Pension preparation: nine ways to avoid a shock when you retire

A worst-case scenario could see some businesses unable to continue, while a no-deal Brexit could also make it illegal to pay out some pensions. Photograph: PA
A worst-case scenario could see some businesses unable to continue, while a no-deal Brexit could also make it illegal to pay out some pensions. Photograph: PA
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Workplace pension reforms have helped get the nation saving for retirement – but new figures on how much people are putting in suggest many could be in for a bit of a shock when it comes to funding their lifestyle in later life.

Recent Office for National Statistics figures have revealed average contributions into pension pots are falling, which has prompted concerns that savers aren’t putting in enough.

Here, Alistair McQueen, head of savings and retirement at Aviva, has tips to take control of your pension pot and avoid low retirement savings.

Don’t fear pensions

A pension is just a fancy bank account that is locked until at least the age of 55, but which benefits from a special boost from the tax man. Simples!

Don’t follow your parents

Aviva research finds that we typically ask our parents for pensions help. This could be misguided. Your generation is different from the one that went before. For example, you are likely to live longer and the age at which you’ll get your state pension will likely be higher. Your parents’ best intentions could lead you in the wrong direction.

Remember your state pension

We pay national insurance to secure a state pension when we retire. This is most people’s biggest source of income in later life. It’s currently worth about £164 a week. The age at which you’ll receive this money is about 65, but is set to rise to 68 from 2039. To find out how much you’ll get, and when, request a free state pension forecast at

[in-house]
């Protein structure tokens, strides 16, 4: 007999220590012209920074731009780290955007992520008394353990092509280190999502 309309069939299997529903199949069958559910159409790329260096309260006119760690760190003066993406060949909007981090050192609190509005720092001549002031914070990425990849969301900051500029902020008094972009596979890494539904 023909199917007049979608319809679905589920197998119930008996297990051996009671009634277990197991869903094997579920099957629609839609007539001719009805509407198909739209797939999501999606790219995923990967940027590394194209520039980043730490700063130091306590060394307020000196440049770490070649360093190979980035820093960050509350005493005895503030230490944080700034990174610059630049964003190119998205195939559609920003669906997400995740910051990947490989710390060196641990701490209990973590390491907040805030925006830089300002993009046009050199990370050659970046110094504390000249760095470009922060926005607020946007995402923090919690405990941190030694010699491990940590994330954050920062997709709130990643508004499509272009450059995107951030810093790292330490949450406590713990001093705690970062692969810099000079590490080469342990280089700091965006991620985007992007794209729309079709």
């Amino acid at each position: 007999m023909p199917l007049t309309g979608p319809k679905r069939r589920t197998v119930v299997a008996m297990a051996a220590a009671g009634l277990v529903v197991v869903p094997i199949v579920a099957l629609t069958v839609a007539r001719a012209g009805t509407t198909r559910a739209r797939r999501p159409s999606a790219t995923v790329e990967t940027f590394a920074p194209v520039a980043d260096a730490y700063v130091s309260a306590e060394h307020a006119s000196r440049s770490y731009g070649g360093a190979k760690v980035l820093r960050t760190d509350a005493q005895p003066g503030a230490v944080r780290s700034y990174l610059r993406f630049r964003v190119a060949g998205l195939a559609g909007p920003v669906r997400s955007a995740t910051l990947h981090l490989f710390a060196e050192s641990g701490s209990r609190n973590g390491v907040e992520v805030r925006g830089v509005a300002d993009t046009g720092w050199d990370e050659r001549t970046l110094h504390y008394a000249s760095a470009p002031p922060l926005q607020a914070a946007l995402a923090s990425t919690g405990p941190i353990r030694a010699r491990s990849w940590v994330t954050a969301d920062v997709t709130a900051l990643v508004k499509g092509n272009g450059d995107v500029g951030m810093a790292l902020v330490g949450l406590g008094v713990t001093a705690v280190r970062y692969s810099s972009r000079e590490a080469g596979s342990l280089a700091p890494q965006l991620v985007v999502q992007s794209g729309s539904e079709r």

Take the ‘free money’ from your employer

Take advantage of workplace pensions if you’re eligible. Your employer has chosen a pension for you, and they must contribute too.

Find out your date of death

Understanding your probable life expectancy will help you understand how much money you might need in retirement. There are online tools to help. Search for ‘life expectancy calculators’.

Keep fit

As we live longer there are two levers most of us can pull to support our retirements. We can save more and/or we can work longer. Keeping fit will help us work longer. For every year that we delay our retirement beyond state pension age, the state will give us about an extra £500.

The 40-year rule

To amass £100,000 by the time you reach your state pension age, from age 20 you’d need to save about £20 of your money every month in a workplace pension. Wait until 40 and it’s nearer £120. Aviva recommends trying to begin at least 40 years before you want to retire.

The 12 per cent rule

A common question is: “How much should I save?” The answer is different for different people. As a broad rule, Aviva recommends saving at least 12 per cent of your income every month. This can include money from yourself, from your employer, and from the tax man.

The ten-times rule

The more we save, the more we can spend in retirement. But how much do we need to maintain our standard of living? Aviva recommends trying to build up a pension pot valued at ten times your salary by the time you retire.